As far as Darfur is concerned-let all the liberal hollyweird elites like Clooney, De Crapio, Mia Farrow, et. al. go. These people like Clooney like to pretend they have some military knowledge because they played a military person on tv. Why don’t Bono and crew hire their own little mercenary military and go in there. The Armed Forces of the United States have enough on their plates without this buffonery. As for Biden-he’s going to be out of the race pretty quickly anyway and then maybe he can go and solve the “crisis in Darfur”, never mind the crisis in Iraq they’ll leave behind if they pull out too soon (mine and hubby’s humble opinions).

Catie96706 on April 11, 2007 at 6:41 PM

Oops, here’s the link on that:

The debate about Iraq in Washington centers on a false choice that is also a bad choice. Do we continue on President Bush’s failing course and hand the problem off to the next President? Or do we just leave and hope for the best?

There is a third way. Leslie Gelb, President Emeritus of the Council on Foreign Relations, and I have proposed a five-point plan to keep Iraq together, protect America’s interests and bring our troops home. We recognize that while leaving Iraq is necessary, it is not a plan. We also need a plan for what we leave behind, so that America’s interests and security are protected. That is what we have proposed.

marykatharine on April 11, 2007 at 6:42 PM

I know this number is BS, but the lefties like using it so I see no reason to minimize the suffering.

“Let’s stop the bleeding,” Biden said. “I think it’s a moral imperative.”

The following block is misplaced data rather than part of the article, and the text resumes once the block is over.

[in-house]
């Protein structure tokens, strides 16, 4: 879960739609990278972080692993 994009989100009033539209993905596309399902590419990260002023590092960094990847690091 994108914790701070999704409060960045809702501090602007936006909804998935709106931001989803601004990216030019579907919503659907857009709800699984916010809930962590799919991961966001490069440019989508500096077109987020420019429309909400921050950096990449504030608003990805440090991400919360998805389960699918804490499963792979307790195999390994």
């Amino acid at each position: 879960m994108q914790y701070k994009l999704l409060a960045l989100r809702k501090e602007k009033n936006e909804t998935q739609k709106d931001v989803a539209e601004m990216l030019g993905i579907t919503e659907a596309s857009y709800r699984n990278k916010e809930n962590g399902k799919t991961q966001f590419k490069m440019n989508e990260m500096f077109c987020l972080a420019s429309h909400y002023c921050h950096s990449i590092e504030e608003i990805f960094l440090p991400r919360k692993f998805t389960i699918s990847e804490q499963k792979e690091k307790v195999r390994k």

Lets stop the bleeding in Iraq first you tool.

csdeven on April 11, 2007 at 6:47 PM

Did ya know that the same Islamist forces we’re fighting against in Iraq are involved in Darfur? You’d best get up to speed. Chop chop.
…………………
At least it can be argued that the war in Iraq has something to do with national security. That case cannot be made for sending troops into Darfur.

So how can you say those two things without realizing your contradiction?
I’ll not rebut most of what you said about Dems, because I can’t, most of it’s sadly true. This is where I get so blasted aggravated now by my lefty friends because they fail to see the looming humanitarian crisis if we pullout immediately.
But for you to allude that a brutal Islamist takeover of one country is less significant than another doesn’t jive. OK, Iraq has oil. You say “something to do with national security” and the only supporting argument I’ve heard about that is “fight them their so we don’t fight them here”.

SouthernDem on April 11, 2007 at 7:09 PM